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THE FAIRFI ELD RAt
TOL. 11.] WINNSBORO, WEDNESDAY MORNING, JANUARY 1, 1868. [NO. 28.]
WHAT IS A YEAR ?
is a year ? 'Tis but a wavo
life's dark rolling sti can,
h1 is so quickly gone thxt we
count it but a dream
tit. it single earnest thirob
Tiino's old iron heart
reless now and strong as wh m
first with life did start.
t ia year ? 'Tie but a turn
Time's old brazen wheel,
tit a page upon the book
hich death must shortly seal.
ut a step upon the road,
iioh we must. travel o'er,
few more steps and wo sliall walk
hife's weary road no more.
hiat is a year ? 'Tis but a breath
From Time's ol nostrils blown,
rushing onward o'er tho earth,
We hear his weary moan.
19 like thle hubble on thie wave,
r dew upon the lawn,
transient, as the mists of morn
eneath the aimer sun.
at is a year ? 'Tis but a typo
f life's oft changing scene,
th's happy morn comes gaily on
ith hills and valleys green.
t, Summer's prime succeeds the Spring,
hen Autumn with a tear,
en comes old Wint er, death, and all
lust find their level here.
[F*ron the Charleston News.]
A FIRE AT SEA.
.fling of the Stenniship Raleigh.
A F h A IF I. 8 0 E E .
AT LOSS OP LIFE-NAMES OF THE
SAYED AND LOST.
On Satuirdav last the fine sidewheel
*Leamship lIeigh, commanded by Cap.
% AniC. P. Marslunan, left. Pier No 3Q,
North . River, New York harbor, for
Qrleans The vessel wnas stanitoh
nd coimnmanded by an experienced
an, so that she had a good passen.
list and fair cargo. Her living
r it consisted of tihe oflicers and
,40 numbering thirty-nine, ial twen
t laqssene three of whom were
1; s, making in all fifty-inino peirons.
8 the Ittalmigh steamed d]own the
or there was no thouglit or dan
No one cared to remember that
bg een them and eterity there was
n, hing but a few inches of wood, and
th at iery monster lay in the hold,
W , though ironed dowi. to the service
of in. might it any time assert its
nstery and avenge iII an hour the
cop.straint and bondage of years.
No incidot of anv moment occurred
ofrSaturday or Mmiday, but, a; about,
entv ix11es southeast off the Charles
t*h light ship, the passengers and crew
re awakened from their fancied secu
r, and the cry arose that the ship ivas
A FinIE AT SEA.
A stiff brer-ze was blowing from the
rth, and when'the alarm was given,
and it was know'n that the fire had bro.
ken out around the forward end of the
ler, there was a panic amongst the
asengers. Men and women ran hur.
ly to and fro shrieking for deliver.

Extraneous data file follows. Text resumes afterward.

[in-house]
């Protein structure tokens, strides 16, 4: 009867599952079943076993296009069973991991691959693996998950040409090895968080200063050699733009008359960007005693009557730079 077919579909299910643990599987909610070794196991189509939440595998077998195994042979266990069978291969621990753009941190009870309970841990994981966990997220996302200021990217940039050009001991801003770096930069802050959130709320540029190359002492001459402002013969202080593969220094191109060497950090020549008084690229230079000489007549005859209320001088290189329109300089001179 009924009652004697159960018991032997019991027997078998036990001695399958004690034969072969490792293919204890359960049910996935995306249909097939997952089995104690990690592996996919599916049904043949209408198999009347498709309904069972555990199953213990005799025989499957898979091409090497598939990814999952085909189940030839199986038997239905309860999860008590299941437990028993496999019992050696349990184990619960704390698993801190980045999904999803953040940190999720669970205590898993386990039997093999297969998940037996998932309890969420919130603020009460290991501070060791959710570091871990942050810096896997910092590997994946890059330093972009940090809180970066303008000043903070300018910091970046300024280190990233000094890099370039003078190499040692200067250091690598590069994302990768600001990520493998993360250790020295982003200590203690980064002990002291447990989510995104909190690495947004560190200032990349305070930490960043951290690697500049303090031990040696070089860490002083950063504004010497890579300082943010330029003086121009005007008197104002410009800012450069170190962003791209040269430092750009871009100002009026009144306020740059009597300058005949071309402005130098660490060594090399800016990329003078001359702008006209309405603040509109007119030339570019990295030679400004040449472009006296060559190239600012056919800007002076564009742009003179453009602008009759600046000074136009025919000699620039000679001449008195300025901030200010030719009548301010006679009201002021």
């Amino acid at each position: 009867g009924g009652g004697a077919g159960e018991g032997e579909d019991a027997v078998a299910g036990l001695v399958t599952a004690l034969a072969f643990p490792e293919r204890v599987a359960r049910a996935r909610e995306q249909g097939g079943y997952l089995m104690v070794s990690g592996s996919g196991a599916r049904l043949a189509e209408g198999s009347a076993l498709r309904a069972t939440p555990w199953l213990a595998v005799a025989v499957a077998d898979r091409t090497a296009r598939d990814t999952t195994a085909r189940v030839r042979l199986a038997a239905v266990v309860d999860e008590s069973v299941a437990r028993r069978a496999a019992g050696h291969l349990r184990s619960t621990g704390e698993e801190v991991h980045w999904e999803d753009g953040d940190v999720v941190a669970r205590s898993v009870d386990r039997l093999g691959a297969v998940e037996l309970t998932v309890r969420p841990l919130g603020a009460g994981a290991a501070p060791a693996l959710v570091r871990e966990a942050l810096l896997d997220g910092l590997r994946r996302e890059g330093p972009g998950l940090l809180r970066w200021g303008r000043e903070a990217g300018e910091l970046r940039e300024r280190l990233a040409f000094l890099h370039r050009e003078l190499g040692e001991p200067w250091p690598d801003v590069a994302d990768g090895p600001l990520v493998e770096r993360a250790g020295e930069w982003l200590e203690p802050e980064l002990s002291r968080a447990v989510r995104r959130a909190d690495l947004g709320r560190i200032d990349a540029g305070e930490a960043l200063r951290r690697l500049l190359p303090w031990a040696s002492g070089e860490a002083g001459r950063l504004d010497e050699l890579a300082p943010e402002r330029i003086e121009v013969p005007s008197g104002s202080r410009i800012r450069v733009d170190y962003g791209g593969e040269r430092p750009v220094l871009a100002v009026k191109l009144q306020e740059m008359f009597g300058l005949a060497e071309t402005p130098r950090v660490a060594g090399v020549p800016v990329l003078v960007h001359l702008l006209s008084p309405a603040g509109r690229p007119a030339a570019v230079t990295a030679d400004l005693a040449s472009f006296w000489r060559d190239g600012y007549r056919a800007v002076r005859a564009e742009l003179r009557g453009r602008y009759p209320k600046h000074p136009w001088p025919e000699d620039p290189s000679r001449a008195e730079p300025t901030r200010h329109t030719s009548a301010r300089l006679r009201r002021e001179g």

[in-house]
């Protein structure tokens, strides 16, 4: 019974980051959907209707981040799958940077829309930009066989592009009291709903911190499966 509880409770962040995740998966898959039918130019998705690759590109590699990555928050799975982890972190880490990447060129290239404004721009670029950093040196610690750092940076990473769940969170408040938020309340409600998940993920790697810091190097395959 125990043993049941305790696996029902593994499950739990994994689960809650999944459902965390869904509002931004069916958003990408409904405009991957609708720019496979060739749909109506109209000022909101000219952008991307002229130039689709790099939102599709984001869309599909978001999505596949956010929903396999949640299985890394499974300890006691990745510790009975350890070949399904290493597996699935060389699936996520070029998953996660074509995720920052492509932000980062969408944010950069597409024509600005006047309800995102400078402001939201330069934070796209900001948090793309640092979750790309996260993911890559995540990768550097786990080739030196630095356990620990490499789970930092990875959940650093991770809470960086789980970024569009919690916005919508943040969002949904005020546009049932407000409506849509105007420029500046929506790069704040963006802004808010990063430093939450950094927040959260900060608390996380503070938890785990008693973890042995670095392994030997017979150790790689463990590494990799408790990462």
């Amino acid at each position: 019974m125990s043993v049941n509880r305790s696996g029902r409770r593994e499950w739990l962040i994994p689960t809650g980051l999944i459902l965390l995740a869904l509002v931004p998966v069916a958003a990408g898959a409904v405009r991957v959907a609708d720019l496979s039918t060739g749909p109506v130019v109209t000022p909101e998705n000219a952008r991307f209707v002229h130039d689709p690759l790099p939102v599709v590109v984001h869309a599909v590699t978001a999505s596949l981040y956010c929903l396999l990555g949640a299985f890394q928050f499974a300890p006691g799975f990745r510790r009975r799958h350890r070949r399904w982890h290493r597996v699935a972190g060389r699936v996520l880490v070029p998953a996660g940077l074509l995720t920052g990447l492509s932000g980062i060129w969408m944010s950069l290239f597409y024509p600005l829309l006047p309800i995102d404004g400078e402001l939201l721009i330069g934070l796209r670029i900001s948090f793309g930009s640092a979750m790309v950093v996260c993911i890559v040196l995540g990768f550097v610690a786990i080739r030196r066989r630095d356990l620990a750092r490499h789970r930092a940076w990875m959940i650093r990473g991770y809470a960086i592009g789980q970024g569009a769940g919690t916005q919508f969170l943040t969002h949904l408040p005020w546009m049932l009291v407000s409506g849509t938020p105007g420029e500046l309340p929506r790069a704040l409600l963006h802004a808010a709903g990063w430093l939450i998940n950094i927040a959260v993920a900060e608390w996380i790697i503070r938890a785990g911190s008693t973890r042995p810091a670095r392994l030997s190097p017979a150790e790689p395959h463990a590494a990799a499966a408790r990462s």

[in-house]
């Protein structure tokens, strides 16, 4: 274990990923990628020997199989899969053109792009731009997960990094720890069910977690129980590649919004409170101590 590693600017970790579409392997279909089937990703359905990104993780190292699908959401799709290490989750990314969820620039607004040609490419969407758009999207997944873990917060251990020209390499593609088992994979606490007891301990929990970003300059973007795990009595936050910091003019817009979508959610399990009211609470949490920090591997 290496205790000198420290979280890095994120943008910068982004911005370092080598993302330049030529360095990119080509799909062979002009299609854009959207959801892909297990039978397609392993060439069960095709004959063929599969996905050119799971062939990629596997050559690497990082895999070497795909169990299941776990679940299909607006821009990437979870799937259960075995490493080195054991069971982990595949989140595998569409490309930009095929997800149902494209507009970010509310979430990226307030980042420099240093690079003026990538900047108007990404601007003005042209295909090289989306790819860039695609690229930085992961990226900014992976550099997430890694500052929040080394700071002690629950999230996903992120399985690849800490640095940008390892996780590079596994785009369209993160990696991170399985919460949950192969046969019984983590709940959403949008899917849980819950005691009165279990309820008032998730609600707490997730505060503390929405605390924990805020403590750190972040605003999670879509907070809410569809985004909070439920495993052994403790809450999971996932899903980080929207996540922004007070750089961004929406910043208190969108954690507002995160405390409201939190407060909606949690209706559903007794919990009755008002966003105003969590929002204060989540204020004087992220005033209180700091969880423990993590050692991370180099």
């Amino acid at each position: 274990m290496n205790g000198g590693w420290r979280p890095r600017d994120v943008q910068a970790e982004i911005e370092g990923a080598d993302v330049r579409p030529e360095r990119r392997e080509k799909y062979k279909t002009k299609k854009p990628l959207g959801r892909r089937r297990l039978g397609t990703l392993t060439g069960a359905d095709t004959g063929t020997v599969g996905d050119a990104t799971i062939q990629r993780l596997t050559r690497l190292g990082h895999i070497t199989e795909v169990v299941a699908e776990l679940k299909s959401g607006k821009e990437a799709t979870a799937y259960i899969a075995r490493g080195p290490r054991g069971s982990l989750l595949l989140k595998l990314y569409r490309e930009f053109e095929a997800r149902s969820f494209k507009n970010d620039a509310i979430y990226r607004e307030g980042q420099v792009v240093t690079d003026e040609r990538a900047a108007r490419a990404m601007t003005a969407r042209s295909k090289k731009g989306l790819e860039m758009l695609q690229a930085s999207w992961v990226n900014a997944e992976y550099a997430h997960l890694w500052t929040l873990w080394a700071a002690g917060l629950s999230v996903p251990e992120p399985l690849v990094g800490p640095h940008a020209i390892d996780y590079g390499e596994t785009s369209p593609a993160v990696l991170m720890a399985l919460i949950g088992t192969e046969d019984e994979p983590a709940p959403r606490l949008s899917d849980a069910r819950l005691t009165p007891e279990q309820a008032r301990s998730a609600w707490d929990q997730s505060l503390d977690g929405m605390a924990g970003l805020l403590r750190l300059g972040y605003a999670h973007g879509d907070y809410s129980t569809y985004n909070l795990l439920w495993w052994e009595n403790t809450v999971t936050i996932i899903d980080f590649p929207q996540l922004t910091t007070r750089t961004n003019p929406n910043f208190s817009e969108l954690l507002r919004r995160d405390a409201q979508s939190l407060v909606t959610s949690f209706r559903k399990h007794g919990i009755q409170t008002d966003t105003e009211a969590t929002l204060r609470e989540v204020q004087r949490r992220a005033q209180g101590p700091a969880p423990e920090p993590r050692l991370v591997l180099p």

ind crying to heaven for aid.
1; did iot last long. Captnin Marsh.
a, man of coolness, soon restored
er; and the ship at once put before
wind to throw the fire forward.
was any measure neglected that
ked to the safety of those aboard.
preservers were distributed, and
boats were held in readiness. Cap
Mars manx himself superintend
ad u1rec'.ing every step that was
uti the fire fiend was not to bo
eaied of his pro7y. The flames spread
th amazing rapidity, and wvithini fivo
nutes t~me of the first aippearance of
aflames they lad extended themselves
m the forward hatch to the smoking
' o0on. Again a fearful excitement
ied uponi the passengers; and now it
nld' nmot be -qtuelled even by the thor
pugh self-possession and tried skill of the
Ca ptain. There was no hope) of say
Sng the ship; there wvas some hope of
aving every lire. Then, was theo order
ivon to lower theo boats.
D Tefs oat werTH nwAsThs. i'
boat No. 4. A German was the first
man that jumped in, but as he did not
understand the patent lowering anpara
tus soene precions moments were lost.
Finally the boat was lowered, and ten
person s got safely in. Only a moderate
sea was running and there was a chanoo
for the lives of those ten persons; but
the rapid motion of the vessel, and the
swelliug waves upset the boat in an
Instant, and the whole of its inmates
were thrown headlong into the sea. The
persons who were in this boat are sup.
posed to be lost, although nothing cor
tain is known of their (ate.
Boat No. I was then taken in charge
by Purser MeMannus, who succeeded
in lowering her safely It was however,
a dangerons and diffiult task, and,
owing to the ship's headway, it was
only acconiplished at great and terrible
risk. I) this boat there were thirteen
persons, but as there was some danger
of the boat swamping, three of the num
ber were transferred to another boat
as soon as it was fallen in with. The
ten persons left it boat No. I have air
rived in safety at this port.
Boat No. 2, in charge of C. W.
Bartlett, chief officer of the Raleigh,was
lowered successfully, and, with eight
persons aboard, put ol Iromn the flaming
wreck. This boat which, with boat No.